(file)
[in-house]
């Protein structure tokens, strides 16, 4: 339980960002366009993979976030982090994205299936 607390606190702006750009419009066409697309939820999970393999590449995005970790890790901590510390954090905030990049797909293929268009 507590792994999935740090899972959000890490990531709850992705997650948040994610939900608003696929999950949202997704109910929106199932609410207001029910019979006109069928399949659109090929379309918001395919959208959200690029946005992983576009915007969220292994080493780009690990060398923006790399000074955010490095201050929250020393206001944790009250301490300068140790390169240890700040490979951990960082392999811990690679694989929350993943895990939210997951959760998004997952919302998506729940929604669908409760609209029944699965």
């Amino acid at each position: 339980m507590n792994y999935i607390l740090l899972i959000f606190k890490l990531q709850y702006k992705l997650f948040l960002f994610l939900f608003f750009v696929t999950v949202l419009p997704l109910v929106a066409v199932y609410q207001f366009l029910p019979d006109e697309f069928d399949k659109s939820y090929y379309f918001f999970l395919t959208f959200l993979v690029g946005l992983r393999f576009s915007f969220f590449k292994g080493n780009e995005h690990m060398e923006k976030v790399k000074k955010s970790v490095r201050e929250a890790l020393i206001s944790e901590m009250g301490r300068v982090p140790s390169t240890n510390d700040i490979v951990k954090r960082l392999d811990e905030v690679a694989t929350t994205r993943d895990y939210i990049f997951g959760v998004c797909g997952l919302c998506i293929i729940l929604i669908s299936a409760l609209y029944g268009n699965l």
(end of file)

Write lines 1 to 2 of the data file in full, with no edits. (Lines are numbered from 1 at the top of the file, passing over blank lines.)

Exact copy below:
[in-house]
């Protein structure tokens, strides 16, 4: 339980960002366009993979976030982090994205299936 607390606190702006750009419009066409697309939820999970393999590449995005970790890790901590510390954090905030990049797909293929268009 507590792994999935740090899972959000890490990531709850992705997650948040994610939900608003696929999950949202997704109910929106199932609410207001029910019979006109069928399949659109090929379309918001395919959208959200690029946005992983576009915007969220292994080493780009690990060398923006790399000074955010490095201050929250020393206001944790009250301490300068140790390169240890700040490979951990960082392999811990690679694989929350993943895990939210997951959760998004997952919302998506729940929604669908409760609209029944699965």